Thursday, April 24, 2008

Prunus continued

Prunus spinosa (Blackthorn)

Prunus avium 'Plena', easily identified because it's a much bigger tree than other double white cherries, photographed 24th April

Prunus 'Hokusai' photographed 12th April

Prunus 'Amanogawa' photographed 24th April

Prunus avium (Wild Cherry)

Prunus 'Cheal's Weeping Cherry' photographed 20th April

Here are some more of the photos I've taken recently. Where is 'Kanzan', you ask? The truth is, most of the ornamental cherries I've seen are not practical to photograph. These trees are typically found in suburban gardens rather than parks and (I feel rather than know) the act of taking photos outside someone's garden is now an act viewed with extreme suspicion. I only felt comfortable about it if I was well away from a view of the house.

It used to be different; we didn't mind so much, a few years ago, if we saw someone taking pictures with an Instamatic. After all, a suburban home does (necessarily) have its public face, the view that is taken in by the casual glance of a passer-by. The photo snapped by an Instamatic from the street more or less represented that public face and nothing else. A modern camera captures so much more information; even if there was no invasive intent, nothing stops someone later zooming in to the image and having an invasive poke around.

And besides that, in the old days there wasn't the remotest chance of a casual snap being published; the instruments of publication, the press and the book trade, were securely in the hands of professionals: high-class gents (they usually were male) who were never likely to turn up in your neighbourhood. But now any old passing stranger can publish their picures.

The idea of publishing that was current until recently was an enormity. Perhaps we panic unreasonably - Internet-publishing is nearly always closer to publication in the pre-Caxton sense; sticking a picture on a wall or sharing it round your immediate circle of pals. But anyway, we've remembered again that a photo steals your soul.

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Sunday, April 20, 2008

my haul

Comfortably secured from anything like real poverty, the extreme parsimony of one who has merely over-extended himself is more of a luxury than a constraint. While my friend at work treated himself to a shotgun, ninety quid's worth of cartridges, an iPod Nano G3 and a KFC Variety Bucket, we window-shopped for a bar of chocolate.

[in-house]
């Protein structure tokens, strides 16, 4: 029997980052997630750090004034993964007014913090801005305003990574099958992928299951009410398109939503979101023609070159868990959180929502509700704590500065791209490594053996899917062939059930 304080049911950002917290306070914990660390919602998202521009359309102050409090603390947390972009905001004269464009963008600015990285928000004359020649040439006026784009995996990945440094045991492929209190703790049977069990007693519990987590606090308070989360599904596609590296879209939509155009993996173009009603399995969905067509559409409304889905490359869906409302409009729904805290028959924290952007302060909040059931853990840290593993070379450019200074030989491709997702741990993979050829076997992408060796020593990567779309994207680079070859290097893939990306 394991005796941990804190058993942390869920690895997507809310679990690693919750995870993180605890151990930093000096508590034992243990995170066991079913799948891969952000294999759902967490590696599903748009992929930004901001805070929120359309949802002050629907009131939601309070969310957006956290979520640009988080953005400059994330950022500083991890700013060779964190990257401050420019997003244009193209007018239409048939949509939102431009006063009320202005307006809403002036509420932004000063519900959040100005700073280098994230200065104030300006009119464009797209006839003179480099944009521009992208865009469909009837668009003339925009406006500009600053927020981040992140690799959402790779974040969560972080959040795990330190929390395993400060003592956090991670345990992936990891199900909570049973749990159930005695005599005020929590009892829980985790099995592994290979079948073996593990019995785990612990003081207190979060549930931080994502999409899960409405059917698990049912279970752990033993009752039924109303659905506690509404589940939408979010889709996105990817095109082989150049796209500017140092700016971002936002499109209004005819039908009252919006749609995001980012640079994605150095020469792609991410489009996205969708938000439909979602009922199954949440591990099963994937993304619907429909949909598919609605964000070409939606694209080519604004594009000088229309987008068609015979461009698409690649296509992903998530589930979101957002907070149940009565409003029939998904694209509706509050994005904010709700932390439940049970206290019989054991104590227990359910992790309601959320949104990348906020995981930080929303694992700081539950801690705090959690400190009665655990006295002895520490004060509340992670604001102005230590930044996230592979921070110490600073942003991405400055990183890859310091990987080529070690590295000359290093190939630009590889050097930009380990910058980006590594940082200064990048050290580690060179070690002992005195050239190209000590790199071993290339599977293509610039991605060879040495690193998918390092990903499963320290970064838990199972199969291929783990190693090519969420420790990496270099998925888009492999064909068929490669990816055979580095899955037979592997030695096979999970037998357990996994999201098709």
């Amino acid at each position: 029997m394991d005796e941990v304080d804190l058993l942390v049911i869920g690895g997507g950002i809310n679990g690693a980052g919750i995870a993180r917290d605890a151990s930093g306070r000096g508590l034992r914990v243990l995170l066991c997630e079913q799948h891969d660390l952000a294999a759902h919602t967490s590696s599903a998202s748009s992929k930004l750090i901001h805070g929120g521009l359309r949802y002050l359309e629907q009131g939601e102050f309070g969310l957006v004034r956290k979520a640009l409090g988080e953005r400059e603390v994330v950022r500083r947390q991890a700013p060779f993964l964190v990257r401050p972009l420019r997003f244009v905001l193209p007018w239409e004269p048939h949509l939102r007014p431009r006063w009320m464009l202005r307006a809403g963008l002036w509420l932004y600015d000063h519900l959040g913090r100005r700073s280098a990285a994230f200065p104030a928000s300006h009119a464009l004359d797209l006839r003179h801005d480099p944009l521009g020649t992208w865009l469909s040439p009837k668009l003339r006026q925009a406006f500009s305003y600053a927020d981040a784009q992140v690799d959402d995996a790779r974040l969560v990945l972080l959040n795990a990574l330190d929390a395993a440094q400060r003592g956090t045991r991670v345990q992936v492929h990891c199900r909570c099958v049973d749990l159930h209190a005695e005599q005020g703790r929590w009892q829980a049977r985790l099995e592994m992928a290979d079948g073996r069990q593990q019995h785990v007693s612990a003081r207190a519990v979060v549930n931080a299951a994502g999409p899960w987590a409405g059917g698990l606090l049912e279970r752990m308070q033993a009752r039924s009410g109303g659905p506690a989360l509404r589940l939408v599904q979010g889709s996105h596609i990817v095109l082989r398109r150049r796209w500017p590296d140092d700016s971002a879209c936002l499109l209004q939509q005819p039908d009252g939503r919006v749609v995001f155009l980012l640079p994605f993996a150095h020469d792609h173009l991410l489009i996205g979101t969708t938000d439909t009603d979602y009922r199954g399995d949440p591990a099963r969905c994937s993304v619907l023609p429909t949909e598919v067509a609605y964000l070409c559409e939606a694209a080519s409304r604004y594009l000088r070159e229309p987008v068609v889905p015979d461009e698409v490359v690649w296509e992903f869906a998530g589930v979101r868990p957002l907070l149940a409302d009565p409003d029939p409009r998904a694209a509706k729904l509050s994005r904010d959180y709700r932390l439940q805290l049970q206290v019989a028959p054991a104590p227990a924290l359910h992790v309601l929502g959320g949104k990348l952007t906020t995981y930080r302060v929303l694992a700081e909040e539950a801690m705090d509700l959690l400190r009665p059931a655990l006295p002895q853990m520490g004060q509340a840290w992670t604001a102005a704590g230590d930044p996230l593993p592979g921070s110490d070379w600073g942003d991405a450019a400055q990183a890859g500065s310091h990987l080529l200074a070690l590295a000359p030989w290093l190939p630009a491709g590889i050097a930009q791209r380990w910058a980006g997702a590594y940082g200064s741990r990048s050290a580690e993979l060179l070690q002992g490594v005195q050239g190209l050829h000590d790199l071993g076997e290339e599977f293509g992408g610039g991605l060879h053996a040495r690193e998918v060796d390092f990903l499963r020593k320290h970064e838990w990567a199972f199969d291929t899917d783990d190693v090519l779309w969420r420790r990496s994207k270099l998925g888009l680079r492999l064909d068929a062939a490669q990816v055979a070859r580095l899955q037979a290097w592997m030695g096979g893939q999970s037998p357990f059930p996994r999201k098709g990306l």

So there was a book sale in the reference library near where I work. There is something pleasing about the mere act of taking books away from a reference library, but in my present state of indigence I did not indulge myself very much. I bought, for 20p, a book about Henri Michaux which abundantly conveyed (or rather, reiterated) the author's enthusiasm for Michaux, and there matters stayed. It seemed that the book sale was not a great success. These, of course, are the books that no-one wants to read any more, but that doesn't bother me much, a lot of my lifelong tastes (e.g. for Scott) have been determined by what I could pick up for almost nothing. A few weeks went by, and then appeared an offer that I really couldn't refuse. For the last few days of the sale, we were encouraged to fill an ample plastic bag to the brim and to pay only a pound for the whole lot.

So vast an influx of literature could not, of course, be entirely read through, and perhaps I scarcely intended it. What follows therefore is in the spirit of Pierre Bayard, the result as much of surveying as of reading.

The Oxford Book of Verse 1945-1980, Chosen by D.J. Enright. "For reasons hinted at above, the anthology may be considered reactionary. It could with equal justice be reckoned revolutionary - and with equal senselessness, since neither adjective has any certain or central place in this domain" (from the editor's introduction). In other words, he knew it would be called reactionary and no-one would ever dream of calling it revolutionary - I'm quite impressed by the underlying attempt, hopeless as it is, to taint the former charge with the evident absurdity of the latter. I've yet to hit on a poem I liked, though I know there are some.